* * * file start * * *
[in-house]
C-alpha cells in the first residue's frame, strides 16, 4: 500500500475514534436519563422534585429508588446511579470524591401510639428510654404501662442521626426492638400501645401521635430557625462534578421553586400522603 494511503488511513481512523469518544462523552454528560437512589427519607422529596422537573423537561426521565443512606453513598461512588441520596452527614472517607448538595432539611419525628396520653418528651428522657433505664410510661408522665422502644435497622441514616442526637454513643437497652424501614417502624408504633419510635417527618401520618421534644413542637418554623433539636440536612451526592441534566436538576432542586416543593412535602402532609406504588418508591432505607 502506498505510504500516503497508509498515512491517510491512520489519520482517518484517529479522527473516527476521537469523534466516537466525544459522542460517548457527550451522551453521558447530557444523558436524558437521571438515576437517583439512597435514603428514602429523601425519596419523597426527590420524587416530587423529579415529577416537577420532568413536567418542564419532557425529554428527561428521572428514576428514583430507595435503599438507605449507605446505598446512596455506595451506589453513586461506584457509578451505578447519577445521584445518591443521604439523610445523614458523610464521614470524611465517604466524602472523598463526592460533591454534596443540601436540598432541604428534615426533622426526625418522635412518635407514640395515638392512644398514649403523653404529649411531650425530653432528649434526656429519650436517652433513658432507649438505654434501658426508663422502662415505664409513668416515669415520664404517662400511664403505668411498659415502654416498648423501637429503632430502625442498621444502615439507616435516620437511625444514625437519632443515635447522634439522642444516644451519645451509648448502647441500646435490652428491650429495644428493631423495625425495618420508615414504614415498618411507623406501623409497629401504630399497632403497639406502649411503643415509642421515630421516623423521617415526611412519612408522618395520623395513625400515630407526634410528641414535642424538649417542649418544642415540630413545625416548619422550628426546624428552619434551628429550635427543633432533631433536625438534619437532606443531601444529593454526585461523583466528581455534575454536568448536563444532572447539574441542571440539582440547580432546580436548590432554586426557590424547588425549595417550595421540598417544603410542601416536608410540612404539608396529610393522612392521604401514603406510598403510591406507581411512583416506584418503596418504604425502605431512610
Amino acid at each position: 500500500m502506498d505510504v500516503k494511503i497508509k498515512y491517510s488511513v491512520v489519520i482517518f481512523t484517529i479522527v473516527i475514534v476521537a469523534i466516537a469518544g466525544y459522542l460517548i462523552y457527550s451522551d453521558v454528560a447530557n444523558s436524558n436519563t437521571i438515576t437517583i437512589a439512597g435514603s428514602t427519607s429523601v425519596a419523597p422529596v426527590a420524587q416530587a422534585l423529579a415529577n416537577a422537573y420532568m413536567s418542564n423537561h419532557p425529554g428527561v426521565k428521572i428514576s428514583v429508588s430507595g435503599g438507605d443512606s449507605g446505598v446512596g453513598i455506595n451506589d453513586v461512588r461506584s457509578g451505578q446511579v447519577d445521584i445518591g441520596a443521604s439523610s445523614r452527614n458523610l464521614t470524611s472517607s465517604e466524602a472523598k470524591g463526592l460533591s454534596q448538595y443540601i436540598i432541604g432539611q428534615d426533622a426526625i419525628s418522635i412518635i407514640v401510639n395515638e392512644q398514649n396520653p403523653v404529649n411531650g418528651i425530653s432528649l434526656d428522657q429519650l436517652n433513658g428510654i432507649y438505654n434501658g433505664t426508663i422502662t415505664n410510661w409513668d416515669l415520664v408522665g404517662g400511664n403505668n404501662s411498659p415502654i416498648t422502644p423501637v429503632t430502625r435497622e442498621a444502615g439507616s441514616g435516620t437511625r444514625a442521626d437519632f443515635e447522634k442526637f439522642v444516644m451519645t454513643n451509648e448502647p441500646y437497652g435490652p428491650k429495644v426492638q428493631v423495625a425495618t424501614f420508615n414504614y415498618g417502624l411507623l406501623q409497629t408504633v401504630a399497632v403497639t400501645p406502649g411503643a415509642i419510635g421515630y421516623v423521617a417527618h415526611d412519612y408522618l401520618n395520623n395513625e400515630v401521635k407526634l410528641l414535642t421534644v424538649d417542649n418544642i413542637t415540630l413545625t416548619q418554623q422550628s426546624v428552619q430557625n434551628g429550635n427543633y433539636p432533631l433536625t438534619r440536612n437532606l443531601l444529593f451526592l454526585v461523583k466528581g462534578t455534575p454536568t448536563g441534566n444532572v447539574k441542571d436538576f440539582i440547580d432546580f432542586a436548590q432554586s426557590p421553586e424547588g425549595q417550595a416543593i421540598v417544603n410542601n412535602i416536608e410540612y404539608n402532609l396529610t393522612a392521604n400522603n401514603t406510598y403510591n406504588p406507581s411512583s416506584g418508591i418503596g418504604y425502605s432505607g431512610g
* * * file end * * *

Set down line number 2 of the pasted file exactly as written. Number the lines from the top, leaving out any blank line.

C-alpha cells in the first residue's frame, strides 16, 4: 500500500475514534436519563422534585429508588446511579470524591401510639428510654404501662442521626426492638400501645401521635430557625462534578421553586400522603 494511503488511513481512523469518544462523552454528560437512589427519607422529596422537573423537561426521565443512606453513598461512588441520596452527614472517607448538595432539611419525628396520653418528651428522657433505664410510661408522665422502644435497622441514616442526637454513643437497652424501614417502624408504633419510635417527618401520618421534644413542637418554623433539636440536612451526592441534566436538576432542586416543593412535602402532609406504588418508591432505607 502506498505510504500516503497508509498515512491517510491512520489519520482517518484517529479522527473516527476521537469523534466516537466525544459522542460517548457527550451522551453521558447530557444523558436524558437521571438515576437517583439512597435514603428514602429523601425519596419523597426527590420524587416530587423529579415529577416537577420532568413536567418542564419532557425529554428527561428521572428514576428514583430507595435503599438507605449507605446505598446512596455506595451506589453513586461506584457509578451505578447519577445521584445518591443521604439523610445523614458523610464521614470524611465517604466524602472523598463526592460533591454534596443540601436540598432541604428534615426533622426526625418522635412518635407514640395515638392512644398514649403523653404529649411531650425530653432528649434526656429519650436517652433513658432507649438505654434501658426508663422502662415505664409513668416515669415520664404517662400511664403505668411498659415502654416498648423501637429503632430502625442498621444502615439507616435516620437511625444514625437519632443515635447522634439522642444516644451519645451509648448502647441500646435490652428491650429495644428493631423495625425495618420508615414504614415498618411507623406501623409497629401504630399497632403497639406502649411503643415509642421515630421516623423521617415526611412519612408522618395520623395513625400515630407526634410528641414535642424538649417542649418544642415540630413545625416548619422550628426546624428552619434551628429550635427543633432533631433536625438534619437532606443531601444529593454526585461523583466528581455534575454536568448536563444532572447539574441542571440539582440547580432546580436548590432554586426557590424547588425549595417550595421540598417544603410542601416536608410540612404539608396529610393522612392521604401514603406510598403510591406507581411512583416506584418503596418504604425502605431512610